This margin, as in 2020, reverses the traditional Republican lead in absentee balloting, when it was previously restricted to the elderly. Mail voting was made widely available 2020 due to the COVID pandemic, and was disproportionately used by Democrats since Republican candidates and the Trump administration downplayed the pandemic and disparaged legitimate fears of voting in person.

The surge in mail ballots means that in many states, as in 2020, the outcome of numerous contests will not be known immediately because of delays in vote-counting. This is particularly the case in states where the election machinery is controlled by the Republicans, who have blocked efforts to count mail-in ballots before Election Day in order to create the impression—as Trump sought to do in 2020—that they have a wide lead in the vote.

As in 2020, but with greater preparation, many Republican candidates are expected to declare victory as soon as initial vote totals are tabulated, and then raise cries of “vote-rigging” and “stolen election” when the later counting of mail ballots begins to cut into their leads.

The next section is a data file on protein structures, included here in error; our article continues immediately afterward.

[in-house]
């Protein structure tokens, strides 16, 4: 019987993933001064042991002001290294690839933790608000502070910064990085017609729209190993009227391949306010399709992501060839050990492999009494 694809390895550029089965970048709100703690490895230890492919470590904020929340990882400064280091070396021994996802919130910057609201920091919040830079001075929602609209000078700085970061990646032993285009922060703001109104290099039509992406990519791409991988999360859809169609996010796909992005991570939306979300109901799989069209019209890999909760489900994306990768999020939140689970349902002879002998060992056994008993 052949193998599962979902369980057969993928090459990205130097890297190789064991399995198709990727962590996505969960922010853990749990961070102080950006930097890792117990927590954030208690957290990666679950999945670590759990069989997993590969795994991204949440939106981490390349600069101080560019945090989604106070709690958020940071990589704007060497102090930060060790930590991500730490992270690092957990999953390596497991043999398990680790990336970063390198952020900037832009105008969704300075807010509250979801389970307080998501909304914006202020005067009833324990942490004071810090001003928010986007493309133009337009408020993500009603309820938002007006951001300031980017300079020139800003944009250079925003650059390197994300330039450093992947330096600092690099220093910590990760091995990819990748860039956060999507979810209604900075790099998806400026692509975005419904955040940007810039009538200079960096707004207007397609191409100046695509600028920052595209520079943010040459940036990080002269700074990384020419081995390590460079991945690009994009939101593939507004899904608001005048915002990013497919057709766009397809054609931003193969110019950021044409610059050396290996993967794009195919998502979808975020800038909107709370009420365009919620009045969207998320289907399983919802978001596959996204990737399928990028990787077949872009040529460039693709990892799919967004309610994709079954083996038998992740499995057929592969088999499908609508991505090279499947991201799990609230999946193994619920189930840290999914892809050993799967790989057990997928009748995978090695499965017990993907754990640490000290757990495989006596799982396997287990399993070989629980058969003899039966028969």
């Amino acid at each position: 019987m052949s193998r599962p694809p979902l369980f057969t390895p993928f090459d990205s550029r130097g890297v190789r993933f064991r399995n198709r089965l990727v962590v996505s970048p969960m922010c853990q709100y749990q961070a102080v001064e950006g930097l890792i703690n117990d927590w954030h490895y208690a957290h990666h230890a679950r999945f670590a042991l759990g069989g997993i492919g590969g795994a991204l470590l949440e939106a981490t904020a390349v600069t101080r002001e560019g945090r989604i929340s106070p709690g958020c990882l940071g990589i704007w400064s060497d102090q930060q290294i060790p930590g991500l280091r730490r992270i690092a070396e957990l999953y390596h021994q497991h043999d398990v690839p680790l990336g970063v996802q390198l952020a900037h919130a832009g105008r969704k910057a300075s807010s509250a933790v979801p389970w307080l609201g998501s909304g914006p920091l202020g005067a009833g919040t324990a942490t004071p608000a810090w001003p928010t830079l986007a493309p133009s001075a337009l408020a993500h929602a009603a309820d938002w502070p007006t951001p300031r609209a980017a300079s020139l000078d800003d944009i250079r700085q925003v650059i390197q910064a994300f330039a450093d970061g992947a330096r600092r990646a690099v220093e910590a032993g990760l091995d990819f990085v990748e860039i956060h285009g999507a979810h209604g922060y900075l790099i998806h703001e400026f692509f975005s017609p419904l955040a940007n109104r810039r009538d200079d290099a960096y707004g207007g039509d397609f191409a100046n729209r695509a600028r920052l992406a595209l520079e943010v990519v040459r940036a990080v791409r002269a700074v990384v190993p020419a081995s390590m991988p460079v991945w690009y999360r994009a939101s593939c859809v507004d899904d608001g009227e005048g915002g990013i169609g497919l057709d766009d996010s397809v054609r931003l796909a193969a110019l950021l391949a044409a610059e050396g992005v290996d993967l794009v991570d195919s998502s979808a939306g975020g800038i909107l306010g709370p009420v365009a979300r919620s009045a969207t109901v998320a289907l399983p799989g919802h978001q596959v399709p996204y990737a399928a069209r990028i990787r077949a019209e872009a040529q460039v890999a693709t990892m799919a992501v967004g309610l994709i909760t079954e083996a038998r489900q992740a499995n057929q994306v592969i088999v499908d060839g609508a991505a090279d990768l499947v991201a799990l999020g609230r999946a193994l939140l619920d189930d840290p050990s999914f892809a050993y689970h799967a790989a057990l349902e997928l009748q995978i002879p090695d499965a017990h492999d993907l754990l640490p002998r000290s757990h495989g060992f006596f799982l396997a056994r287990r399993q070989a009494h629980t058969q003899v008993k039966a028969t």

One of the most flagrant election denialists, Kari Lake, the Republican candidate for governor of Arizona, summarized this method in an interview during the week on CNN. “We want to know that our legal vote counted,” she said. “We want to know the winner on election night. We don’t want to be counting for 10 days.”

In the context of the procedures adopted in many states, “knowing the winner” on election night would amount to declaring the Republican candidate a winner based only on the in-person vote totals and discarding all uncounted mail-in ballots.